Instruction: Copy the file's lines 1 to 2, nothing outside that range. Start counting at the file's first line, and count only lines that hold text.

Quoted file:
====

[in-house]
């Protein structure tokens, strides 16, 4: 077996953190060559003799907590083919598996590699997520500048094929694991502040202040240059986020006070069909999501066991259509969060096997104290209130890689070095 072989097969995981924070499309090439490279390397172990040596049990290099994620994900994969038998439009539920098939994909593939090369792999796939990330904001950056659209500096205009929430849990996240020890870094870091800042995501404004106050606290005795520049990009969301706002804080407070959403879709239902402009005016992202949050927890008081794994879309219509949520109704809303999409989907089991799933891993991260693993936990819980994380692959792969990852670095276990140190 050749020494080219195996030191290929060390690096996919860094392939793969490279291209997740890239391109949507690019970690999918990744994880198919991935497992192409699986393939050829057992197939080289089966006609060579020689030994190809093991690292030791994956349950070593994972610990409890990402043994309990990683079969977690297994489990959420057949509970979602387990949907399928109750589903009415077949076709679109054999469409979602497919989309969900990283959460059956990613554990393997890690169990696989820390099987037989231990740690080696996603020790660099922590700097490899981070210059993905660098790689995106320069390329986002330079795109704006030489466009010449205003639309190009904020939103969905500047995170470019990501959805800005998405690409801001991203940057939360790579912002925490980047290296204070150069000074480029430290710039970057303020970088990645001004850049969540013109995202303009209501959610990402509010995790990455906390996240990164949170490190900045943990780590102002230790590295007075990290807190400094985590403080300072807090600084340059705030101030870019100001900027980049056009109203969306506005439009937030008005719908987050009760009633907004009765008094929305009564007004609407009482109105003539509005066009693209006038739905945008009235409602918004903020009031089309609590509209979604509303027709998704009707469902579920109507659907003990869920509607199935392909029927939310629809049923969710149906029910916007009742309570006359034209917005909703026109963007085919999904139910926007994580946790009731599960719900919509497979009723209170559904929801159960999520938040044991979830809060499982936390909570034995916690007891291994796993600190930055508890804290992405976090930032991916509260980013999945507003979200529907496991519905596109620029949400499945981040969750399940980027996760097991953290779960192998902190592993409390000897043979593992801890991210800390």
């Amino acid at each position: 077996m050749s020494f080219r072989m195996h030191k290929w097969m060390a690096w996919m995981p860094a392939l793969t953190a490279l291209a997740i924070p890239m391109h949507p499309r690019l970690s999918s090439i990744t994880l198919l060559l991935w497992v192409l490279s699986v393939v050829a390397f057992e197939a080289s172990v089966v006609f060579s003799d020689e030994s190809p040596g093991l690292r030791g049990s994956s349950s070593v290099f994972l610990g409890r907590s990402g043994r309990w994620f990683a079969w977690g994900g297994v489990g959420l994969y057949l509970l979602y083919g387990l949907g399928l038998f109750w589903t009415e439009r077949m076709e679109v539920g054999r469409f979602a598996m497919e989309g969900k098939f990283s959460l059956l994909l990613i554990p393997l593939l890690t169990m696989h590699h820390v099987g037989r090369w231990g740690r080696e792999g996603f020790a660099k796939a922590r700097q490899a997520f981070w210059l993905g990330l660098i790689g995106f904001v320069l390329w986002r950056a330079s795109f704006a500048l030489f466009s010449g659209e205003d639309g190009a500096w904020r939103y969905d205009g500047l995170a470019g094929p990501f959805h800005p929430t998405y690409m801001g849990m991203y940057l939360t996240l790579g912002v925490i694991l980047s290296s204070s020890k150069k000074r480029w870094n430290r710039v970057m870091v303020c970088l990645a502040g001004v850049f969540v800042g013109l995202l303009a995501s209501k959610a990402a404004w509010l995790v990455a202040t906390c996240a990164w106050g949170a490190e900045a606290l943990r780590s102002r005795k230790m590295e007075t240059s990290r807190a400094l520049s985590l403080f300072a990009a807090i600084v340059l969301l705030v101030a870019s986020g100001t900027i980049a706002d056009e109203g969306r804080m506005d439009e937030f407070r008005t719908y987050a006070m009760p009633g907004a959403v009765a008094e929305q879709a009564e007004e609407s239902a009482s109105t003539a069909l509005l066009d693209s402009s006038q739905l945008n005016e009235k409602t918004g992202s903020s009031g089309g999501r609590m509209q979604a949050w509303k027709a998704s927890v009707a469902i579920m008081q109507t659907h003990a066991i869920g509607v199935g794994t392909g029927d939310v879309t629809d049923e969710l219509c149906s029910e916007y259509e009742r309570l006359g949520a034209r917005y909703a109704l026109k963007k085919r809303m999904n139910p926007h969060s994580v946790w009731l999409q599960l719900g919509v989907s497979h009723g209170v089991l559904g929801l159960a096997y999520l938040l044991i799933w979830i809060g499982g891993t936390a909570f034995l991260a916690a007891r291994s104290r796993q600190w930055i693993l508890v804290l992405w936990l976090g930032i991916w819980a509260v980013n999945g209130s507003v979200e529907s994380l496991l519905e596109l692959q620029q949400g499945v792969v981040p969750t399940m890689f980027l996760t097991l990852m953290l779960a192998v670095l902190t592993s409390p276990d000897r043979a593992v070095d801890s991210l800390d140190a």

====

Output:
[in-house]
């Protein structure tokens, strides 16, 4: 077996953190060559003799907590083919598996590699997520500048094929694991502040202040240059986020006070069909999501066991259509969060096997104290209130890689070095 072989097969995981924070499309090439490279390397172990040596049990290099994620994900994969038998439009539920098939994909593939090369792999796939990330904001950056659209500096205009929430849990996240020890870094870091800042995501404004106050606290005795520049990009969301706002804080407070959403879709239902402009005016992202949050927890008081794994879309219509949520109704809303999409989907089991799933891993991260693993936990819980994380692959792969990852670095276990140190 050749020494080219195996030191290929060390690096996919860094392939793969490279291209997740890239391109949507690019970690999918990744994880198919991935497992192409699986393939050829057992197939080289089966006609060579020689030994190809093991690292030791994956349950070593994972610990409890990402043994309990990683079969977690297994489990959420057949509970979602387990949907399928109750589903009415077949076709679109054999469409979602497919989309969900990283959460059956990613554990393997890690169990696989820390099987037989231990740690080696996603020790660099922590700097490899981070210059993905660098790689995106320069390329986002330079795109704006030489466009010449205003639309190009904020939103969905500047995170470019990501959805800005998405690409801001991203940057939360790579912002925490980047290296204070150069000074480029430290710039970057303020970088990645001004850049969540013109995202303009209501959610990402509010995790990455906390996240990164949170490190900045943990780590102002230790590295007075990290807190400094985590403080300072807090600084340059705030101030870019100001900027980049056009109203969306506005439009937030008005719908987050009760009633907004009765008094929305009564007004609407009482109105003539509005066009693209006038739905945008009235409602918004903020009031089309609590509209979604509303027709998704009707469902579920109507659907003990869920509607199935392909029927939310629809049923969710149906029910916007009742309570006359034209917005909703026109963007085919999904139910926007994580946790009731599960719900919509497979009723209170559904929801159960999520938040044991979830809060499982936390909570034995916690007891291994796993600190930055508890804290992405976090930032991916509260980013999945507003979200529907496991519905596109620029949400499945981040969750399940980027996760097991953290779960192998902190592993409390000897043979593992801890991210800390």